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Victory at Sea: Prose and Poetry in Exodus 14-15


The narrative account of the crossing of the sea forms the dramatic telling of events after leaving Succoth (13:20-22). The story falls into three observable units each introduced by the phrase "Then the Lord said to Moses" (14:1, 15, 26). The first main section contains three subsections. The opening subsection (A) be- gins with the Lord's instruction to Moses and company by the sea and a divine assurance that God would use the occasion to gain glory over Pharaoh (14:1-4). A short narrative (B) follows, relating how the pursuing Egyptians, who had a change of heart with re- gard to letting the Hebrews go (vv. 5-9), overtook them at the sea, (C) causing great consternation in the Israelite camp (vv. 10-14)- Subsections A and B are framed by the mention of Pi Hahiroth (vv. 2, 9) and are stitched together with the revelation that Yahweh would harden Pharaoh's heart so that the Egyptians would pursue the Israelites (vv. 4, 8). Subsection C features a dialogue between the people and Moses (vv. 10-14) that reveals the people's frame of mind.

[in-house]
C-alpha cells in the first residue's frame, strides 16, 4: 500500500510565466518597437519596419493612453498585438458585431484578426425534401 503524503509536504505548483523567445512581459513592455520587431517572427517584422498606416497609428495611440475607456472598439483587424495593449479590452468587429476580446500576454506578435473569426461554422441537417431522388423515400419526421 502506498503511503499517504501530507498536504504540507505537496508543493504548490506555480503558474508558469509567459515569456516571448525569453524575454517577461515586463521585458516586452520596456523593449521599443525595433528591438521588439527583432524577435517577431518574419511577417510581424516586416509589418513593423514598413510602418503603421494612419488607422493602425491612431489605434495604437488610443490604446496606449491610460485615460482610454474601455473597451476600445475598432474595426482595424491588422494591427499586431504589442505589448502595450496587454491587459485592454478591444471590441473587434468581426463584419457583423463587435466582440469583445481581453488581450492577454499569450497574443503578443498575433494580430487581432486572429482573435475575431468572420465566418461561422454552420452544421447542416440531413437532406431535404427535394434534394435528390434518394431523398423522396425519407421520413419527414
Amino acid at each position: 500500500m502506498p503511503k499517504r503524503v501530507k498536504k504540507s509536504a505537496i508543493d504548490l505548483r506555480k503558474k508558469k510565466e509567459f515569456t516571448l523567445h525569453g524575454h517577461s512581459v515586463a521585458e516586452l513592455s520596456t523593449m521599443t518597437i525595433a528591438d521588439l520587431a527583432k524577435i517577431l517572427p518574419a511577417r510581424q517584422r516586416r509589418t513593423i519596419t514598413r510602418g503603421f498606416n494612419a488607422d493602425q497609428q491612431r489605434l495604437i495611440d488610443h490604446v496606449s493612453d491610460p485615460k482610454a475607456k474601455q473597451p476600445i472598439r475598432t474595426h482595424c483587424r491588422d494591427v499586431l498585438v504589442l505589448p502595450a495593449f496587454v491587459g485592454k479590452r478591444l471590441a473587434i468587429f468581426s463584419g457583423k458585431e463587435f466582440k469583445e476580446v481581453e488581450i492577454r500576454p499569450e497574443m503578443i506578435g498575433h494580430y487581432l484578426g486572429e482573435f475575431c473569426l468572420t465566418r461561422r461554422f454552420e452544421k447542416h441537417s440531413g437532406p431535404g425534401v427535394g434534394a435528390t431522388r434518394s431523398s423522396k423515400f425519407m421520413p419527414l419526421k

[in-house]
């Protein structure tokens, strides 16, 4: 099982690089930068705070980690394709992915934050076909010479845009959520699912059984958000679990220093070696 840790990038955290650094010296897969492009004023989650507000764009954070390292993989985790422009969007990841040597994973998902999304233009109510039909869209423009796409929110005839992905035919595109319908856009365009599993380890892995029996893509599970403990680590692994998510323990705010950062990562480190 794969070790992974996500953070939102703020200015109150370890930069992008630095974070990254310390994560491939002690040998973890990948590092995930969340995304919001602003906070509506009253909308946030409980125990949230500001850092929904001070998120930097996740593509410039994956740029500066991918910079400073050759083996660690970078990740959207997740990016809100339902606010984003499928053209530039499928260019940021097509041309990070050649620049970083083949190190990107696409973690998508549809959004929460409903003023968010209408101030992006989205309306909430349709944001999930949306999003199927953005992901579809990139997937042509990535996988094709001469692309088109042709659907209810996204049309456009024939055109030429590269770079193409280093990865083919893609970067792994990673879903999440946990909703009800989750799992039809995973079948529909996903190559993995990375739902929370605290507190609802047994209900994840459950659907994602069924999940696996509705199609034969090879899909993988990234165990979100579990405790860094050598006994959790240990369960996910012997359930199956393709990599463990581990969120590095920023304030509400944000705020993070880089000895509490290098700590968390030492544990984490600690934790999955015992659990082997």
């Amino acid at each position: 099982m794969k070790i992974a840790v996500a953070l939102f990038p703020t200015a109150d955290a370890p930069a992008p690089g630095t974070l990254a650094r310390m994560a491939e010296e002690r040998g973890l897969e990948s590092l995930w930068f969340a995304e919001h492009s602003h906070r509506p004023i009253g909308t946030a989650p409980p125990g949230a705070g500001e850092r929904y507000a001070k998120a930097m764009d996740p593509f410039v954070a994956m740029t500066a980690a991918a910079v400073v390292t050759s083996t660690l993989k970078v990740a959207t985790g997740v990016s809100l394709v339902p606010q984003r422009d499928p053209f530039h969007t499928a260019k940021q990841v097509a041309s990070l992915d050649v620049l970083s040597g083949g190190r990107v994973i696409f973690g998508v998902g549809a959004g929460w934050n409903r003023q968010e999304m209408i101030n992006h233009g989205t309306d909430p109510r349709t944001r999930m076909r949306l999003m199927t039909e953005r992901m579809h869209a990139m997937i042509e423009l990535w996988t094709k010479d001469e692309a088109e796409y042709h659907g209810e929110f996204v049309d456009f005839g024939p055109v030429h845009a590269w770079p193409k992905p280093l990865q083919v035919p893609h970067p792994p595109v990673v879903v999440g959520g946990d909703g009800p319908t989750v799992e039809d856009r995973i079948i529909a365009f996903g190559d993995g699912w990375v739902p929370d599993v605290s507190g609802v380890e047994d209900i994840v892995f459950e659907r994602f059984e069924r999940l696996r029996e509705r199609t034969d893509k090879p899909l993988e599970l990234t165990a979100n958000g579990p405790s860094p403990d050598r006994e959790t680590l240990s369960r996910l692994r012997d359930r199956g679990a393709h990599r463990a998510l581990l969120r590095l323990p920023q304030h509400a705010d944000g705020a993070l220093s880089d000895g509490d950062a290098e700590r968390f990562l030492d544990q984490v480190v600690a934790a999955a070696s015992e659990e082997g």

The second main section again begins with the Lord's instruc- tions to Moses, this time with regard to enabling the Israelites to pass through the sea. Once again God assured Moses that He would gain glory over Pharaoh, for the pursuing Egyptians would follow the Israelites into the sea, where the pursuers would perish (vv. 15-18). The account continues in a narrative that carries the story forward toward its climax.

Having sent His angel to take up a position between the two groups of peoples resulting in pitch darkness over the Egyptian camp while light remained for the Israelites (vv. 19-20), the Lord sent such a strong wind that the waters of the sea were divided and the ground made perfectly dry. Therefore the Israelites "went through the midst of the sea on the dry land, and the waters were like a wall to them on their right hand and on their left" (v. 22). The Egyptians pursued the Israelites into the water, only to find that divine intervention caused their chariot wheels to come off. This time the Egyptians were struck with panic (vv. 23-25).

The third main section brings the account to its dramatic de- nouement. Yet a third time Yahweh gave instructions to Moses. As he had been commanded previously (v. 16), Moses was now to stretch out his hand over the sea and the waters would come back to inundate the pursuing Egyptians (v. 26). When Moses had done

significance for the dating and historicity of the Exodus account have occasioned an extensive amount of discussion. For helpful recent discussions see Hoffmeier, Israel in Egypt, 164-98; and John D. Currid, Ancient Egypt and the Old Testament (Grand Rapids: Baker, 1997), 121-41.

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